I AM AN EMBERLING. Just so that I can get this declaration out of the way. An Ember in the Ashes was risk for me. I thought that either Sabaa’s debut novel will burn, or it will fall. And it burns indeed! I have not devoured a book with such intensity in a long while.

Lately, Goodread has been heating up with fantasy stories that take place in the desert, have non-Caucasian protagonists who kick ass, and destroy many expectations. I hoped Ember might contain the same traits. But Sabaa’s work is more than these qualities, though. It morphs into a character-driven gem that travels with you for days after finishing it. Sabaa has a raw talent that, I hope, will continue to evolve into something breathtaking.

At first, I didn’t think that having two POVs would hold up, but Sabaa creates an effortless transition from Laia, who is a Scholar, and Elias, who is a Mask at the Blackcliff Military Academy and son of the Commandant. I enjoyed both POVs. From them, I could see how this haunting and savage world breaks its people. Sabaa creates such a captivating realm that entrances and scares you.

Laia––who escapes being arrested with her brother, Darin, or killed with her grandparents––becomes a spy (and therefore the Commandant’s slave) for the Resistance, the very one her mother and father led, so it can save her brother. Her character development is slow, but she beautifully evolves from a self-doubting child to the Lioness’ daughter who gives her her body and her safety in order to find Darin. Now Elias is my favourite character. I first thought that he might be cliché. But his rebellion is more than defiance. Relentlessly beaten down, he must conform to the Empire’s will. The Martials give him no choice but to desert. But his desire for escape is destroyed when the Augurs, the Empire’s holy people, declare the Trials. Cain, the leader of the Augurs, gives him the choice to run or to fight. He doesn’t surprise me when he picks the latter.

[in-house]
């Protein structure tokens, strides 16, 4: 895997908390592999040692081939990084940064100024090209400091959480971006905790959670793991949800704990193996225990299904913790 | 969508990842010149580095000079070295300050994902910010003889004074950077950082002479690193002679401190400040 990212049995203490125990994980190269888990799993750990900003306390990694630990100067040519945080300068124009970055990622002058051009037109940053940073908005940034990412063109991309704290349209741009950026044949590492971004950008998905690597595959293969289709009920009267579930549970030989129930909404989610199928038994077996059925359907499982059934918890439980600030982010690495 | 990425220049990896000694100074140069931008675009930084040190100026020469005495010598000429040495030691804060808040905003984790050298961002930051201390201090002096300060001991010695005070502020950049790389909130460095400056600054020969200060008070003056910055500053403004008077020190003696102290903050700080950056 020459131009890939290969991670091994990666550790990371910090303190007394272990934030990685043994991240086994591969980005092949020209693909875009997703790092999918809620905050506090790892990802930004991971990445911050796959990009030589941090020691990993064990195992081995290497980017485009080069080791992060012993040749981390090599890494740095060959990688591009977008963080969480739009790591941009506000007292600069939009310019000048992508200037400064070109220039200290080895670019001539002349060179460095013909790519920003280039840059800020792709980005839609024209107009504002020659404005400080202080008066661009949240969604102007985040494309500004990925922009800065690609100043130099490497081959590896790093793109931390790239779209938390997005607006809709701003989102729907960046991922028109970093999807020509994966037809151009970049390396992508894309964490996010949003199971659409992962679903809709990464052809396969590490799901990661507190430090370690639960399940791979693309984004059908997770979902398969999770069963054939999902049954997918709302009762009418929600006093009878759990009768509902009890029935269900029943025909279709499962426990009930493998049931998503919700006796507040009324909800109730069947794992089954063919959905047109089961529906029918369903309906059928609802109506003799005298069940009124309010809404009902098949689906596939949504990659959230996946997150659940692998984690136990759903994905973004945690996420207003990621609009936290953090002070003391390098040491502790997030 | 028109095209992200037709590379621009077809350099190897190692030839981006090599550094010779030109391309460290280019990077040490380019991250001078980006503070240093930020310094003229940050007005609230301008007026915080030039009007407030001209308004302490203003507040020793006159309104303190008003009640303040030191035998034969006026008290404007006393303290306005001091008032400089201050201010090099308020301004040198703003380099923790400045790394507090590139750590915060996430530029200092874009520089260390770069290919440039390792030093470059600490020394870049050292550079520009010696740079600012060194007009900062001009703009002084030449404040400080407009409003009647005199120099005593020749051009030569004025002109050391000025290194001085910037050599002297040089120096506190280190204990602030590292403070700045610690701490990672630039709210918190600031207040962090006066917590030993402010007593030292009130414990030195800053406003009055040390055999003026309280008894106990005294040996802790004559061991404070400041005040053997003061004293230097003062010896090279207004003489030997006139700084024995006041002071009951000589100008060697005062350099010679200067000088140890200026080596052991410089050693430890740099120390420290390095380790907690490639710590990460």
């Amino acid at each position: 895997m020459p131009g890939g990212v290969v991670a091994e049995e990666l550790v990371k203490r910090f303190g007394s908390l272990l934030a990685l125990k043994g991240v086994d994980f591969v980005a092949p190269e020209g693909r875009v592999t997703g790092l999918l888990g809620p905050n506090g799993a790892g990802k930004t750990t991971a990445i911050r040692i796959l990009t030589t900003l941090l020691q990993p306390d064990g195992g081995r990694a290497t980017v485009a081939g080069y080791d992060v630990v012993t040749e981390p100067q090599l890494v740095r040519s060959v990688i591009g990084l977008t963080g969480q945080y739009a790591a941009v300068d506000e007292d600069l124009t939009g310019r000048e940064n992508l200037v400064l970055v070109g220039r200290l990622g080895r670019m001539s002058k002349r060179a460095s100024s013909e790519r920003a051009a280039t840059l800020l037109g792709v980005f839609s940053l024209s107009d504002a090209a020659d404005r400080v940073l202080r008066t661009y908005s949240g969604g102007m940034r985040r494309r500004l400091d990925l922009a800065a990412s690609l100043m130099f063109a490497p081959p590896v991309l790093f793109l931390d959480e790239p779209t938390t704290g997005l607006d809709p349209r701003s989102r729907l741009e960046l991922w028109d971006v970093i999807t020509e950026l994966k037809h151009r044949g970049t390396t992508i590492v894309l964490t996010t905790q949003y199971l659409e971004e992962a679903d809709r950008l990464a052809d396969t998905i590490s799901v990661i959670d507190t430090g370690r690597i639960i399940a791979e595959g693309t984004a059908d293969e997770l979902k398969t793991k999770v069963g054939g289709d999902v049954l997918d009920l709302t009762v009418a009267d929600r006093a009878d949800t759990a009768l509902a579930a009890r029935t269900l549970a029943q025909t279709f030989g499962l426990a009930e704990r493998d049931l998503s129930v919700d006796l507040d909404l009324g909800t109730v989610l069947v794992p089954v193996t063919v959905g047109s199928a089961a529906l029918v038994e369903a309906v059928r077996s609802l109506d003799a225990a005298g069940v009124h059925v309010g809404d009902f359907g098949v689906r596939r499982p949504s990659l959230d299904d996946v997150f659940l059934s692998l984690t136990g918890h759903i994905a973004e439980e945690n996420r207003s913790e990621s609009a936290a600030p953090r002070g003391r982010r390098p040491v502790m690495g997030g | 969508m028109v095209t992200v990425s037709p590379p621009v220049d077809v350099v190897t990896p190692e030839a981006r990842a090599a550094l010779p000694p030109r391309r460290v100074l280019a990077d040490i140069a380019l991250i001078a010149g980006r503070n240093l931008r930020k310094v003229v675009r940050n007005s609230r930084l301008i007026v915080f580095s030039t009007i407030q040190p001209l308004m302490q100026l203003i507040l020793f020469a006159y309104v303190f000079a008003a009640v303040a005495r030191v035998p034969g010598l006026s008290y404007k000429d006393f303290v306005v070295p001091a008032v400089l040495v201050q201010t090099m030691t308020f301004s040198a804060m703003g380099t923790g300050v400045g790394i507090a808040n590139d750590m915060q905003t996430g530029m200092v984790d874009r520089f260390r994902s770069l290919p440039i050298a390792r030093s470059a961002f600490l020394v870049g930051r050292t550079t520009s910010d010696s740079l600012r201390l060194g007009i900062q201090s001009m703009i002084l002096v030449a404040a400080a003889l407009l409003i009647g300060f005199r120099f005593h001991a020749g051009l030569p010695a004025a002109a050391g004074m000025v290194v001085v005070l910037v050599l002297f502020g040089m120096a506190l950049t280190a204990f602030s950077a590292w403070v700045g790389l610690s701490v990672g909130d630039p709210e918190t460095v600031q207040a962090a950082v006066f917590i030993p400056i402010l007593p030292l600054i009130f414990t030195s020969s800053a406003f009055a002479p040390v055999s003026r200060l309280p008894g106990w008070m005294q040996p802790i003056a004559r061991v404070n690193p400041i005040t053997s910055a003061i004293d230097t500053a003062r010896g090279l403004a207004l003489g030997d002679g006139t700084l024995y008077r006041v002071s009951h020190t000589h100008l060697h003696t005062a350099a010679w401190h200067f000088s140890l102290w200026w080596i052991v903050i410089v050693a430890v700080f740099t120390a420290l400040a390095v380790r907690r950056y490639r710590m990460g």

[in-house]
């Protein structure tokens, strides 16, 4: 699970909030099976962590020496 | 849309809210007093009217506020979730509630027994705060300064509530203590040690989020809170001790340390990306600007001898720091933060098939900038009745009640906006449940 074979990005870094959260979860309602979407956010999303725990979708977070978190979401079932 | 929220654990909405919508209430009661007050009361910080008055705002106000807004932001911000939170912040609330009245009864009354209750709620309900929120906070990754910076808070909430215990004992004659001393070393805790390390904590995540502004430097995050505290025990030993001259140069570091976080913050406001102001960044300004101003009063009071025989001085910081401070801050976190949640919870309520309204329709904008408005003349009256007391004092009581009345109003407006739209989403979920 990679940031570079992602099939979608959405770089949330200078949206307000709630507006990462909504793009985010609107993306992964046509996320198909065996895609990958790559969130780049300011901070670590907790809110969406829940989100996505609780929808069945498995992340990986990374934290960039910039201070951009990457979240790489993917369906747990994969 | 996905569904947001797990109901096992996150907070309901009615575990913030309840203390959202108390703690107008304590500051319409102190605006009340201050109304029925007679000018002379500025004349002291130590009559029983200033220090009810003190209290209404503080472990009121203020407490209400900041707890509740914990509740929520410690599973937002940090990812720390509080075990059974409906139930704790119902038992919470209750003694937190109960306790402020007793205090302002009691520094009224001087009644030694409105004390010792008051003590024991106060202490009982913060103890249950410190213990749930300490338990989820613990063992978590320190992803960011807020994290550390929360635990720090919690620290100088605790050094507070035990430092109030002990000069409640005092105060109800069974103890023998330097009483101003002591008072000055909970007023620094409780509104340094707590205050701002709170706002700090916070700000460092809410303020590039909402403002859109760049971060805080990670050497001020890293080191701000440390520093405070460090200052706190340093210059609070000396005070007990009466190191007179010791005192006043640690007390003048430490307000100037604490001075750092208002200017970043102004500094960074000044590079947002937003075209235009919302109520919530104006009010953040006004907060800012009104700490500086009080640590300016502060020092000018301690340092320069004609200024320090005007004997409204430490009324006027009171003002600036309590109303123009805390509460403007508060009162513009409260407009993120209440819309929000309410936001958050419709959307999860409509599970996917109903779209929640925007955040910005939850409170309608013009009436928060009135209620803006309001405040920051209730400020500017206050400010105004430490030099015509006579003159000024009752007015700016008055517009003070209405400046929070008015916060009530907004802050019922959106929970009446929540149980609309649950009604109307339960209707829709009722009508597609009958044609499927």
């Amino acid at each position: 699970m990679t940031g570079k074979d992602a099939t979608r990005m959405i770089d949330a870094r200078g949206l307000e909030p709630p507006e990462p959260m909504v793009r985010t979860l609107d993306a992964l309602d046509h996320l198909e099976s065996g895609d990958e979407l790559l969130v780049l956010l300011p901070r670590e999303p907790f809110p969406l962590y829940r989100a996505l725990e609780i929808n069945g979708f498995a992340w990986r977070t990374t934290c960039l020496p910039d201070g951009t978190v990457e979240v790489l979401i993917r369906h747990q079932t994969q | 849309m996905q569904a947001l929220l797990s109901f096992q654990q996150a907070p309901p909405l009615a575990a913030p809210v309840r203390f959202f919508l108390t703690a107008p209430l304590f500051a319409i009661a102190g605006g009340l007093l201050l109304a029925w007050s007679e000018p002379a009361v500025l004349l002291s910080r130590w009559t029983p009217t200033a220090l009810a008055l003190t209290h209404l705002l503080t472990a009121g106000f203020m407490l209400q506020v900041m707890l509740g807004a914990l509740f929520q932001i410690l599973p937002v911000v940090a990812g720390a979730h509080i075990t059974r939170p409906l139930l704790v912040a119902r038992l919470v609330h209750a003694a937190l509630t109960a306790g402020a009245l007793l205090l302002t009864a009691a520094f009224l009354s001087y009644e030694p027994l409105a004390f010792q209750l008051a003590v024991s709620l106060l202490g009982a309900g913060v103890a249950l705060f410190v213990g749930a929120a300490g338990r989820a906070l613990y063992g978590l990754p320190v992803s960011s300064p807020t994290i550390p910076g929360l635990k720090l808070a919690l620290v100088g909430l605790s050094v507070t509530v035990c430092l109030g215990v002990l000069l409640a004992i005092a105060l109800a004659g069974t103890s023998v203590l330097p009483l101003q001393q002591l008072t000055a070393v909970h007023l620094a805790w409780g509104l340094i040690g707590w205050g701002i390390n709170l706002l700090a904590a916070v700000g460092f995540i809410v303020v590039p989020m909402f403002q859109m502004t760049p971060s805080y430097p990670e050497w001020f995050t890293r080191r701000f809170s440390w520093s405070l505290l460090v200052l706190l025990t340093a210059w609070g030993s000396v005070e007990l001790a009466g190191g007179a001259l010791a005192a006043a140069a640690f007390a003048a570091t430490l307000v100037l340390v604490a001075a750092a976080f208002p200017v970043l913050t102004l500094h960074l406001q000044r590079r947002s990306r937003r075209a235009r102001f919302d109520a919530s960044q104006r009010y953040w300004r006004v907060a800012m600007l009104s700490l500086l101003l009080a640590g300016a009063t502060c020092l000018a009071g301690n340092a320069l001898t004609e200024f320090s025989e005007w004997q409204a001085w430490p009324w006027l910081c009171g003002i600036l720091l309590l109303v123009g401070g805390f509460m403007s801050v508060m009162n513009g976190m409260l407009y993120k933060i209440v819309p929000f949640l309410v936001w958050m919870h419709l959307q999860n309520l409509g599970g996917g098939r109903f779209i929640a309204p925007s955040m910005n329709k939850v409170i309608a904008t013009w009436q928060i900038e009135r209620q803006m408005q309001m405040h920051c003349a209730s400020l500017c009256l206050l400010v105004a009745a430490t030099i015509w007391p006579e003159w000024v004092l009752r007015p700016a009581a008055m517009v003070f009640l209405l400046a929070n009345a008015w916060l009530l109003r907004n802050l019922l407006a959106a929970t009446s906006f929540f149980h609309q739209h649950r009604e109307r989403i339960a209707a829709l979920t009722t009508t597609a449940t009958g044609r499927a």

I’d rather die than live with no mercy, no honor, no soul.

What I love about Ember is that Sabaa brings back long-feared creatures that the Empire forgets and how she creates her multi-complex world. On every page, she builds on this dominion. From beginning to end, every dark alley of Ember enchanted me. Sabaa keeps you on the edge; she has a way of tricking you into believing you’ve figured out her work, when, in reality, she weaves in these surprises that will floor you.

What surprised me the most was the love triangles. Yes, they’re in Ember, yet they’re not the central point. I do not find them distracting. They illustrate how people have little to live for and will risk to find solace in a dark and twisted world. It is indeed sick. Not many books will conjure up strong emotions in me, but there were times when I was livid. I was rooting for the Commandant’s and Marcus’ death. Sabaa does the Roman Empire great justice! I believe the only downfall Ember has is the cliffhanger. Coming in at a later time, I’m glad there’s sequel. But I’m still counting down the days to A Torch against the Night pub date!

Sabaa forges a heart-pounding fantasy that will certainly stand among the great YA novels.